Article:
# Counting

• Mar 23rd 2010, 10:54 AM
mjoshua
Counting
Is there an easier way to do questions like these? (I stuggle with them sooo much and all the overlap/non-overlap).

In a class of 27 students, 9 students take Japanese, 12 students take government, 9 neither take Japanese nor government. How many students take both Japanese and government?

• Mar 23rd 2010, 11:13 AM
Hello mjoshua
Quote:

Originally Posted by mjoshua
Is there an easier way to do questions like these? (I stuggle with them sooo much and all the overlap/non-overlap).

In a class of 27 students, 9 students take Japanese, 12 students take government, 9 neither take Japanese nor government. How many students take both Japanese and government?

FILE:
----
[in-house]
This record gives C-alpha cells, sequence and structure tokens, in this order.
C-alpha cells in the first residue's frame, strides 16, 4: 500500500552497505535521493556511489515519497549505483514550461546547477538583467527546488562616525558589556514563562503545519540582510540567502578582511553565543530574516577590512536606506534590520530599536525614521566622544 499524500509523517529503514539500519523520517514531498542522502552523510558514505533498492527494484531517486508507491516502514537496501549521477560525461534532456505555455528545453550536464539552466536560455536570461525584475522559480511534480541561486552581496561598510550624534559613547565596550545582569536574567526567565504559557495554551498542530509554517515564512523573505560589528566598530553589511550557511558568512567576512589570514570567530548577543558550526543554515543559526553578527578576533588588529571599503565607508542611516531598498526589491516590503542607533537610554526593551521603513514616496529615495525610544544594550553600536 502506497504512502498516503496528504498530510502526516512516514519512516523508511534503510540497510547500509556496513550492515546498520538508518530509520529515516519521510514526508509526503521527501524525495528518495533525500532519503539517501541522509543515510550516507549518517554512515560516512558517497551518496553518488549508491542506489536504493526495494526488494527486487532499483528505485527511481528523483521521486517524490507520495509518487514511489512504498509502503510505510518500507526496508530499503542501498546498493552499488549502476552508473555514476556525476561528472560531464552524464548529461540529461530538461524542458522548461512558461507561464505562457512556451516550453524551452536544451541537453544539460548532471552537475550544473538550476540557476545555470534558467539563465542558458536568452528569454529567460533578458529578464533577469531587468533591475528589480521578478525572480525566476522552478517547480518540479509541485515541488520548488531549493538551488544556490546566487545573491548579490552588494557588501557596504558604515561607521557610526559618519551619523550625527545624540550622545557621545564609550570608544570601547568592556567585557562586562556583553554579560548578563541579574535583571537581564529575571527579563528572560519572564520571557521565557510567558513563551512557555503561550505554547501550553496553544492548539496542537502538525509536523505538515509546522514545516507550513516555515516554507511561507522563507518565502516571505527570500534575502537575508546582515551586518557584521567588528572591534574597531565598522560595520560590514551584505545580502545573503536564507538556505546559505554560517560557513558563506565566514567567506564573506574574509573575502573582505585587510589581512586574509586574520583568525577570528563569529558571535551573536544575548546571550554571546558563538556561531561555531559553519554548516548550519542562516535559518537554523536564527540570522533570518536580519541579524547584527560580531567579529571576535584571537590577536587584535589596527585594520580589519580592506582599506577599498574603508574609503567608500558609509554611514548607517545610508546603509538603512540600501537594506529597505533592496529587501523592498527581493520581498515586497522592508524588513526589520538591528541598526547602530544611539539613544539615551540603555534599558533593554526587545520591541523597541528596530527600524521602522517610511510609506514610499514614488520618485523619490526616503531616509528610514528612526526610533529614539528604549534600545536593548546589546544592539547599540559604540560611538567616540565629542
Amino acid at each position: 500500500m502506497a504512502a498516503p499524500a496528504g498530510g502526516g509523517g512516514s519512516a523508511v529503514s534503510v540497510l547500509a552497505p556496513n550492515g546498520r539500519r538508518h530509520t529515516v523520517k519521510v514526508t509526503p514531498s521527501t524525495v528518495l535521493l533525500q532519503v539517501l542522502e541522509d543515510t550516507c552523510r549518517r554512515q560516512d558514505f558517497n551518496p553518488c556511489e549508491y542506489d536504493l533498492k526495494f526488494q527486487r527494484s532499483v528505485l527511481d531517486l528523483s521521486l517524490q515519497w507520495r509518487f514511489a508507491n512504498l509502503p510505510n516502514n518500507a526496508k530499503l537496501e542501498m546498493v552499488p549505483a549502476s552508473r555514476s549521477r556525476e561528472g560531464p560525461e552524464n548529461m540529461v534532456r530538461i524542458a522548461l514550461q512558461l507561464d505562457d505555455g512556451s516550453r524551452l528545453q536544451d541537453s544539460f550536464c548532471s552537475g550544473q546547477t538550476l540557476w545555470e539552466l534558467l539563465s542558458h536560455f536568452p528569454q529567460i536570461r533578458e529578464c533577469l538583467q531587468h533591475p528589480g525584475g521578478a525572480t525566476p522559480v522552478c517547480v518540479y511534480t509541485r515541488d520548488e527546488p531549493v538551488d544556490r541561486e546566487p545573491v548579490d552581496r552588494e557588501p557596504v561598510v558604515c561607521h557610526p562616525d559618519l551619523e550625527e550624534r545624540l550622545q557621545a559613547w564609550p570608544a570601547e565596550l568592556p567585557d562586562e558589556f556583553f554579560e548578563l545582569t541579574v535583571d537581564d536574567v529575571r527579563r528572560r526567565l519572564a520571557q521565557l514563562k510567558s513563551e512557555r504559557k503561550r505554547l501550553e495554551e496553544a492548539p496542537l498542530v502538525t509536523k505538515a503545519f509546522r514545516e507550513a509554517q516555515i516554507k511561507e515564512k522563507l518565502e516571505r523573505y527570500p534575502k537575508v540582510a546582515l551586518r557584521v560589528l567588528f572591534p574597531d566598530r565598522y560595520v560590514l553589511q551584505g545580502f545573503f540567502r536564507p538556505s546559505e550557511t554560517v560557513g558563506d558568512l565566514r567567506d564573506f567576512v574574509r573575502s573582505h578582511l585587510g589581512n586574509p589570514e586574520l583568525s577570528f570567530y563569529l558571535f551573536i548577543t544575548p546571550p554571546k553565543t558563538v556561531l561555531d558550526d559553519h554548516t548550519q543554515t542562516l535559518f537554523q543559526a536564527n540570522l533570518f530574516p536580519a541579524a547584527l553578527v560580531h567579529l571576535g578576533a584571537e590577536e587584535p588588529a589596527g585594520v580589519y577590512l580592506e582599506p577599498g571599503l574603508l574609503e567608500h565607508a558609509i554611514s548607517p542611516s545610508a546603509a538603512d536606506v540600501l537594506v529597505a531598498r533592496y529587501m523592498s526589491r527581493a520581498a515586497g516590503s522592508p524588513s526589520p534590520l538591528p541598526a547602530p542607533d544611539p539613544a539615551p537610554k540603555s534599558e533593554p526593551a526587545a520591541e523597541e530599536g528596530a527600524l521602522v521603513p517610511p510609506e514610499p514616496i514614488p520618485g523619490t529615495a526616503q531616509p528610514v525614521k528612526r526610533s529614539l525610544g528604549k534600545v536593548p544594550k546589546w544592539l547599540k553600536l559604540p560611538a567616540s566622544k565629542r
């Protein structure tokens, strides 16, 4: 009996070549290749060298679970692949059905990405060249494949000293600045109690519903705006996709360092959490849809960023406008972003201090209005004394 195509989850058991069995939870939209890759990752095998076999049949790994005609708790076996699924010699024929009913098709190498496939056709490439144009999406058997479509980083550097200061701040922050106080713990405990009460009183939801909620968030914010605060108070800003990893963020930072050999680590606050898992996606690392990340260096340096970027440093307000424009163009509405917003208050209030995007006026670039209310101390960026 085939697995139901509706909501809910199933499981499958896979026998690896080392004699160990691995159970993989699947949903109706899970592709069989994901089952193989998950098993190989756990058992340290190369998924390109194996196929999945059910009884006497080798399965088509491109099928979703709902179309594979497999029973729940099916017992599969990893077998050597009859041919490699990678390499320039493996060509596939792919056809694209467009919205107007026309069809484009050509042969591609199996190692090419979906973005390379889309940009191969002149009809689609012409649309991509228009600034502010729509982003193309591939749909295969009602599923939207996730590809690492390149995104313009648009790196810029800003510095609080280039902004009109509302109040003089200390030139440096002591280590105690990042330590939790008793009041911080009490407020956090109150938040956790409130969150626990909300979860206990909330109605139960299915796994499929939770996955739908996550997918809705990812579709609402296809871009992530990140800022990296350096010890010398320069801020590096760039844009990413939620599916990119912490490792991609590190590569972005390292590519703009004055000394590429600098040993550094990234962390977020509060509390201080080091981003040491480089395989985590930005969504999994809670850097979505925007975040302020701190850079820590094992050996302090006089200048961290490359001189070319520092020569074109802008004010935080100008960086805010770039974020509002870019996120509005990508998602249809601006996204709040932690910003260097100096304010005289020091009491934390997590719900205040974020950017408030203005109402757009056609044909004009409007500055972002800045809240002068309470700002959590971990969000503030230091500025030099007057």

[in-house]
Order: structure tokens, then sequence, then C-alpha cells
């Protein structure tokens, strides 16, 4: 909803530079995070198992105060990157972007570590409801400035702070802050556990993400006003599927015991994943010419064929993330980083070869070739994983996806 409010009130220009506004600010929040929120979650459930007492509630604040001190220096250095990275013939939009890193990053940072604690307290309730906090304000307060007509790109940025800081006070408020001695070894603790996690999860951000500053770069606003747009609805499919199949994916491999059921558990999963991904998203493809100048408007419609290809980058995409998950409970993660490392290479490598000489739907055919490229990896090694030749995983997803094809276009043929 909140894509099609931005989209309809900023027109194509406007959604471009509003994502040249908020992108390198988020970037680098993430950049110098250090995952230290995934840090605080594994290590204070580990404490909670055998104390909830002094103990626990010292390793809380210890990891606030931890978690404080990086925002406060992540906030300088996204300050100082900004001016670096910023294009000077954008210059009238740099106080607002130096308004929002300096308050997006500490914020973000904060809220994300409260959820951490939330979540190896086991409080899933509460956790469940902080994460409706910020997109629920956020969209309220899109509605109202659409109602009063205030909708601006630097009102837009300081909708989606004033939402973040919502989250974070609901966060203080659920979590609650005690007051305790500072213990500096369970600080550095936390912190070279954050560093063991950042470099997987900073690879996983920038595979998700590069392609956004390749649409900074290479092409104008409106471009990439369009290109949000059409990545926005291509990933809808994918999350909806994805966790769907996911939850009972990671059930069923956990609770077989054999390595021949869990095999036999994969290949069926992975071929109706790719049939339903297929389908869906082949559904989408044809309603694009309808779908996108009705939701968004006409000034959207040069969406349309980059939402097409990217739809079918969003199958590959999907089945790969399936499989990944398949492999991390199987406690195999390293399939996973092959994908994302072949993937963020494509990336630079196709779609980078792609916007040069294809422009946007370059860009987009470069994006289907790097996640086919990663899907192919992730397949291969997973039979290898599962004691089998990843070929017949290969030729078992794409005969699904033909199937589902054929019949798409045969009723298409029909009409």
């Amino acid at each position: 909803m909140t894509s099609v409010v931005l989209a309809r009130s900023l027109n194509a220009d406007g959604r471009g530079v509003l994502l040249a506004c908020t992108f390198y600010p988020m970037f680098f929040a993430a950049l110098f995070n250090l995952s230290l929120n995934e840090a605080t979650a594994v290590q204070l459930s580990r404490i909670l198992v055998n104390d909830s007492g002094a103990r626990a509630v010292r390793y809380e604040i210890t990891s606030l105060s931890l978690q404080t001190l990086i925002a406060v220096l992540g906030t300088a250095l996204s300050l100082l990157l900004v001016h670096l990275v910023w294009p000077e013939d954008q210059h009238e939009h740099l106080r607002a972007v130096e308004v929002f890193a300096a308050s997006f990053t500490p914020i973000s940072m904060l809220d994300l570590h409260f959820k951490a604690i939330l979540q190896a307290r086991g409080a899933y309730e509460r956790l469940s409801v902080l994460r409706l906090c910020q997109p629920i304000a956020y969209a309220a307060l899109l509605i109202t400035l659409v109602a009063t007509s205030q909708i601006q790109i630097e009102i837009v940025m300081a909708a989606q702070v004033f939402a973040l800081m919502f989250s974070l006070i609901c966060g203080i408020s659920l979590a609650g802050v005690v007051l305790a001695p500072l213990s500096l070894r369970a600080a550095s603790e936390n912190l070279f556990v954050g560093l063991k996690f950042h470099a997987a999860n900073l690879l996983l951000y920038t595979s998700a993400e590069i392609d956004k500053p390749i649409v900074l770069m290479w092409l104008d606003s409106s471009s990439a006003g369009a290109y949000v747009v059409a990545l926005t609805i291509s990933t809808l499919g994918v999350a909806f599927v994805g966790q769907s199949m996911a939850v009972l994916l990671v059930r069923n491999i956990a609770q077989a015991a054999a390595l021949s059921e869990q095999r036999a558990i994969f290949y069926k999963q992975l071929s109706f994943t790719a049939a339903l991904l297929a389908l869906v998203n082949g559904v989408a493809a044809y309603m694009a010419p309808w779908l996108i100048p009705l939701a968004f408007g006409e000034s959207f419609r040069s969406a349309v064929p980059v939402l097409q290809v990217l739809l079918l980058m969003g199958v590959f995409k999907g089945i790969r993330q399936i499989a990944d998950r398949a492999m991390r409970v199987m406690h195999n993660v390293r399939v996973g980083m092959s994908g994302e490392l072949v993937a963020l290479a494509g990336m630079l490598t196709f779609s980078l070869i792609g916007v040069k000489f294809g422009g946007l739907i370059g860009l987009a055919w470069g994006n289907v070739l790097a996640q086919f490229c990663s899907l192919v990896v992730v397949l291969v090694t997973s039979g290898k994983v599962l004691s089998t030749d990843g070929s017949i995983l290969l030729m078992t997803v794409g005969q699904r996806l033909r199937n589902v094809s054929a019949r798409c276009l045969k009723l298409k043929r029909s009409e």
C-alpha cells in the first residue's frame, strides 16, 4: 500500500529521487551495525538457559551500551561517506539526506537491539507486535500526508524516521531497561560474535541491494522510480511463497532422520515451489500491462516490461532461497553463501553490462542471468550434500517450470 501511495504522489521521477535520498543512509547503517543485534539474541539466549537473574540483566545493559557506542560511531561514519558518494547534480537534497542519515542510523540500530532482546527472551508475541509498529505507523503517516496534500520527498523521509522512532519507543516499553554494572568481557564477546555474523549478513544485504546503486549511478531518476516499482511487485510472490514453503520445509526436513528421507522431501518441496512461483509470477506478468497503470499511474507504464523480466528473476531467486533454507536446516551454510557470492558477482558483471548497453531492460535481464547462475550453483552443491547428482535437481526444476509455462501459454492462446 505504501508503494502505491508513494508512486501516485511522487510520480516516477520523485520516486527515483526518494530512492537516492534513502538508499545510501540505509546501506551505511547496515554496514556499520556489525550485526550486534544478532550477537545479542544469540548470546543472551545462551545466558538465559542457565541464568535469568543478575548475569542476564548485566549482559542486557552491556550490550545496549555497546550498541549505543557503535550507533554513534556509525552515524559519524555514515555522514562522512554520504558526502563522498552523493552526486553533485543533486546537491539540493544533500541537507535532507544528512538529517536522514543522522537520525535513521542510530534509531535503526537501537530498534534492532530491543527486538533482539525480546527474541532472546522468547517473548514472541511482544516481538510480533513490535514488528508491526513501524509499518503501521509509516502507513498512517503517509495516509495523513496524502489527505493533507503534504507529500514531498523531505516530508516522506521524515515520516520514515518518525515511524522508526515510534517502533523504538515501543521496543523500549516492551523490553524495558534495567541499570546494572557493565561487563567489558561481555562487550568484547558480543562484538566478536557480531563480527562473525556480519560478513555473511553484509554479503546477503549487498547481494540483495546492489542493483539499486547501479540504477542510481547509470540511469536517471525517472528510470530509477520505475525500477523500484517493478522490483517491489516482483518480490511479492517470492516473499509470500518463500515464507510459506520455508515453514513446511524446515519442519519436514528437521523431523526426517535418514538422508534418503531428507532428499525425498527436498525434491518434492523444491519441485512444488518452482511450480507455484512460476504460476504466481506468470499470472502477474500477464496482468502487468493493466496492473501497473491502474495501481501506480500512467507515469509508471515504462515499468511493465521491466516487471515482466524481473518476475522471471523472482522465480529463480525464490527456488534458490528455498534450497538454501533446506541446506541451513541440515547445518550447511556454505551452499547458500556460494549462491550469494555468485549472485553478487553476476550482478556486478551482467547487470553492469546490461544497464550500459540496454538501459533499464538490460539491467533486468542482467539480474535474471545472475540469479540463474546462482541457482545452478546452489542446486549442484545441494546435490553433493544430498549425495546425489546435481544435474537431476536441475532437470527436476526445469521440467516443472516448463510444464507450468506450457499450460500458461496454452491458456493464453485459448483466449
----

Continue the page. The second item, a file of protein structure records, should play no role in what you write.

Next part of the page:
Easier than what? Guesswork?

The standard way is to draw a Venn diagram like the one that I've attached.

You'll see that I have drawn two overlapping loops representing the students who take Japanese (J) and government (G). Since we don't know how many take both, write \$\displaystyle x\$ in the overlap. Then work outwards:
There are \$\displaystyle 9\$ altogether in J; we've placed \$\displaystyle x\$ of them in the overlap, so there must be \$\displaystyle 9 - x\$ left in the other part of the loop.

In the same way, there are \$\displaystyle 12 - x\$ in the right-hand part of loop G.

There are \$\displaystyle 9\$ who aren't in either loop. These go outside the loops, then.
Then add up the numbers in each of the four regions, putting the total equal to \$\displaystyle 27\$:
\$\displaystyle x + (9-x) + (12-x) + 9 = 27\$

\$\displaystyle \Rightarrow 30 - x = 27\$

\$\displaystyle \Rightarrow x = 3\$
OK now?